August 29, 2014

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Cabin, house and home

By Jim Langham

In 62 years of living, many, many days merge into others. However, there are also a few that would stand out if they represented a hundred years of life. One such day was the day many years ago when I took my 101-year-old uncle, Manes Hirschy, back to his hometown for two days of reflection.

One of the most incredible aspects of the excursion occurred when I had the opportunity to actually go back to my “roots,” the log cabin where my grandmother, his sister, had been born on Aug. 10, 1886. The old cabin was still standing as a tool shed in the back of a farm in rural Indiana.

The amazing thing about his 100-year-old mind was how memories a century old came back to him as we pulled up to the remains of the old cabin. Things overall, of course, had changed so much that he recognized very little. However, when we passed an old farm about two miles from his home place, he recognized buildings that jogged memories of long ago.

He said, “Now I know where I am. Over there is the school (now inhabited by Amish) where we went to school.” It was the school where my grandmother had learned to speak English instead of her native Swiss language.

As we pulled up to the old structure, he studied for for a few moments and then he pointed across the open field that had been solid woods during his childhood.

“Right through there was a path,” he said pointing to an area southwest of the school building. “Dad cut a path for us so we could go to school.” At that point, his keen mind described every stretch and turn in the trail stretching from the school to his log cabin home.

From the school we drove to the site of the log cabin that had been built by his father. Inside the structure, the logs, chinking and the original windows that had been installed a hundred years ago were still in place.

The “old man” walked inside with his flowing white hair and he began to relive those days.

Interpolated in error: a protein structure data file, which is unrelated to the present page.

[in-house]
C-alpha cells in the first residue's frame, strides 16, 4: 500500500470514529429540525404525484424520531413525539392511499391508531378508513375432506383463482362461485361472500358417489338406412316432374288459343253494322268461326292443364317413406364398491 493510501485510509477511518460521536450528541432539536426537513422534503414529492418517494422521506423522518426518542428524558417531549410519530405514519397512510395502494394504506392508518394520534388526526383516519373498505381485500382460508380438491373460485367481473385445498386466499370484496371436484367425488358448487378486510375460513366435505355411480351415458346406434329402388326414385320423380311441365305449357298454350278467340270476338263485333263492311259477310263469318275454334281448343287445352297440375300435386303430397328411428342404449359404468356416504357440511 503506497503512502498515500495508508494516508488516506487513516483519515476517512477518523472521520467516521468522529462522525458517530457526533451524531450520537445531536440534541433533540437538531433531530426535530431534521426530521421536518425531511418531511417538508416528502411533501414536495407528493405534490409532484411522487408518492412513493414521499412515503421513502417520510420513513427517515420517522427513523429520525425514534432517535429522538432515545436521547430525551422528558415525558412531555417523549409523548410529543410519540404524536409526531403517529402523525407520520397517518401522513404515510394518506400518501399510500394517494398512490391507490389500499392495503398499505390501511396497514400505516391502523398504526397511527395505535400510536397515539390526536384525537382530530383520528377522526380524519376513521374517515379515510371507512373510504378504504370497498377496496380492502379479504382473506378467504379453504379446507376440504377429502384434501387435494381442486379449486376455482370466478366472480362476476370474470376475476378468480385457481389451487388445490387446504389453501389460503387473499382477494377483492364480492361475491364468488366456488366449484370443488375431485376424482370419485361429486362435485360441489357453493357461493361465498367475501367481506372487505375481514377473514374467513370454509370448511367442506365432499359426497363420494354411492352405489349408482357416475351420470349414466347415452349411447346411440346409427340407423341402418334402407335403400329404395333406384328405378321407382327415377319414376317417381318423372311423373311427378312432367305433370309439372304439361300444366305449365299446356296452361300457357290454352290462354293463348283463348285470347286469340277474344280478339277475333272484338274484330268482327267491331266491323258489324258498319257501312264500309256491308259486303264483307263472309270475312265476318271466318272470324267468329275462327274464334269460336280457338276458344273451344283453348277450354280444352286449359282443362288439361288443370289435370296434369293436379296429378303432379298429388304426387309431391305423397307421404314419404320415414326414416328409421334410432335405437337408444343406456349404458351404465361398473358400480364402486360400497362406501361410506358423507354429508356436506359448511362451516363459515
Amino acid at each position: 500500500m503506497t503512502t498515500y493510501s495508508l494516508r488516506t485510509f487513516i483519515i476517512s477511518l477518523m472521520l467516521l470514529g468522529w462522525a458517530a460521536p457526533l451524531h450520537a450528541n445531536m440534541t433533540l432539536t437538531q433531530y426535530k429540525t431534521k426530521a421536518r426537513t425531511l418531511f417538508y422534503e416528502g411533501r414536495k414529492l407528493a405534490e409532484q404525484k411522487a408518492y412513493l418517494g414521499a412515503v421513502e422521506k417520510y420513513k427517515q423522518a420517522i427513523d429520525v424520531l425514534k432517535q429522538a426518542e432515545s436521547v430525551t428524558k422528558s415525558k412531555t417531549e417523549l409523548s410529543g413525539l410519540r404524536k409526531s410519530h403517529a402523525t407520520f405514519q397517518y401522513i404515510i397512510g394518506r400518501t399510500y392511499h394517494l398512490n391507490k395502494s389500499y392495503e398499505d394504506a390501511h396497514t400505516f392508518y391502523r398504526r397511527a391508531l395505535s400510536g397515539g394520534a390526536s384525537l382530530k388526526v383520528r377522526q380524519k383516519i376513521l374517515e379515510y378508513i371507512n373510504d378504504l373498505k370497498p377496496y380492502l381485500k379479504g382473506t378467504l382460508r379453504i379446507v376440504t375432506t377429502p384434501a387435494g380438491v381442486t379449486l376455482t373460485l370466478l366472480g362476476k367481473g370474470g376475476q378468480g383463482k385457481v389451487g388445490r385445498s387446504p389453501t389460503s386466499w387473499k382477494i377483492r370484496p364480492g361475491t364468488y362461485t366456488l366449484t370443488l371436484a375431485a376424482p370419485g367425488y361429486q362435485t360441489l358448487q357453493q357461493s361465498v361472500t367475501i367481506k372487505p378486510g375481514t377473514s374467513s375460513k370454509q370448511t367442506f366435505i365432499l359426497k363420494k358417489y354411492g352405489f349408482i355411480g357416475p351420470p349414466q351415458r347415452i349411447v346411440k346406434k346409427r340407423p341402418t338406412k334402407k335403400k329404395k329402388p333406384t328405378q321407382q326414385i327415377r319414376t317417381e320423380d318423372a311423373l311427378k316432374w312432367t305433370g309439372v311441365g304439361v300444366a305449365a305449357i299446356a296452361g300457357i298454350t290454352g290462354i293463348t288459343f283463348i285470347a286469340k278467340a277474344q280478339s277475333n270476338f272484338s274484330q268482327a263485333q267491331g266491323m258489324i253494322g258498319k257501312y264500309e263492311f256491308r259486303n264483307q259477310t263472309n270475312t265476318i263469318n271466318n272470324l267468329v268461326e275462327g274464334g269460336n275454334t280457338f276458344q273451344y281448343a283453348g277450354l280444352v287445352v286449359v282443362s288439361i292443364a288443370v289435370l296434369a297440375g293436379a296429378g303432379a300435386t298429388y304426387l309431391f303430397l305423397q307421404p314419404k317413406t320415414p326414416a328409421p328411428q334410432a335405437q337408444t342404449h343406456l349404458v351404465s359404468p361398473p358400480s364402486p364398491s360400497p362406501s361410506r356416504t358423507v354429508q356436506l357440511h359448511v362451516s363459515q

“Over there was the sitting room and there was Mom and Dad’s bedroom,” he pointed out. “Running along here was about a three-foot hallway; over here is where the kitchen was.”

Foot by foot, he mapped the log cabin of our family roots, the dwelling my grandma had lived in as a child. He described how his mother would sit on the porch at night and read the German Bible by the light of fires burning as the surrounding countryside was being cleared for farming. We walked outside and he looked at the north and west sides, which still had the log appearance.

“That’s it. That’s the way it looked,” he said excitedly. Several very precious pictures were taken of Uncle Manes in front of that old structure as many reflective thoughts went through my mind.

Many years have passed since that sacred day, but I still remember my thoughts as we pulled away from the old family log home on that day. I thought about our children and wondered what they would someday remember about their childhood. Even more so, would they remember a house or the “home?” What might they be telling their great-nephews years after we have passed?

“May God help each of us to continue to build a cabin of memories in the minds of those dear to us that will have values that will last for a lifetime,” I wrote in my diary at the end of that day.